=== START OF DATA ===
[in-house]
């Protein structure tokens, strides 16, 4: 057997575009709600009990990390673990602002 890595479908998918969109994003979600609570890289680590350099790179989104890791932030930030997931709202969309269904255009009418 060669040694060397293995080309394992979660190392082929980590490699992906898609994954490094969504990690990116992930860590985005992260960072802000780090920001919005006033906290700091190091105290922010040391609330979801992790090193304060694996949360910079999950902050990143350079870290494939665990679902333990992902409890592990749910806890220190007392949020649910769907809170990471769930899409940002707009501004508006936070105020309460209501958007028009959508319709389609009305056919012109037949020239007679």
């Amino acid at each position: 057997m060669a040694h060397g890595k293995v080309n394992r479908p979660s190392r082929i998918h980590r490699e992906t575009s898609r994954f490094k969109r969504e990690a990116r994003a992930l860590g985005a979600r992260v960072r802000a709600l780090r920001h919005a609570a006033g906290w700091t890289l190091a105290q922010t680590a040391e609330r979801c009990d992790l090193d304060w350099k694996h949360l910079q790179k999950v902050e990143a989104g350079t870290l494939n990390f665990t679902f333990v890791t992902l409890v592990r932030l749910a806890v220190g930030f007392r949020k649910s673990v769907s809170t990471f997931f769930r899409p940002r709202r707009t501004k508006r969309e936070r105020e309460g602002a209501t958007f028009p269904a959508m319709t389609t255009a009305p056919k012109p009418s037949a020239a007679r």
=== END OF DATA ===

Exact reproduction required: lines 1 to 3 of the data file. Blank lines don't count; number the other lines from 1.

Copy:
[in-house]
């Protein structure tokens, strides 16, 4: 057997575009709600009990990390673990602002 890595479908998918969109994003979600609570890289680590350099790179989104890791932030930030997931709202969309269904255009009418 060669040694060397293995080309394992979660190392082929980590490699992906898609994954490094969504990690990116992930860590985005992260960072802000780090920001919005006033906290700091190091105290922010040391609330979801992790090193304060694996949360910079999950902050990143350079870290494939665990679902333990992902409890592990749910806890220190007392949020649910769907809170990471769930899409940002707009501004508006936070105020309460209501958007028009959508319709389609009305056919012109037949020239007679």
């Amino acid at each position: 057997m060669a040694h060397g890595k293995v080309n394992r479908p979660s190392r082929i998918h980590r490699e992906t575009s898609r994954f490094k969109r969504e990690a990116r994003a992930l860590g985005a979600r992260v960072r802000a709600l780090r920001h919005a609570a006033g906290w700091t890289l190091a105290q922010t680590a040391e609330r979801c009990d992790l090193d304060w350099k694996h949360l910079q790179k999950v902050e990143a989104g350079t870290l494939n990390f665990t679902f333990v890791t992902l409890v592990r932030l749910a806890v220190g930030f007392r949020k649910s673990v769907s809170t990471f997931f769930r899409p940002r709202r707009t501004k508006r969309e936070r105020e309460g602002a209501t958007f028009p269904a959508m319709t389609t255009a009305p056919k012109p009418s037949a020239a007679r």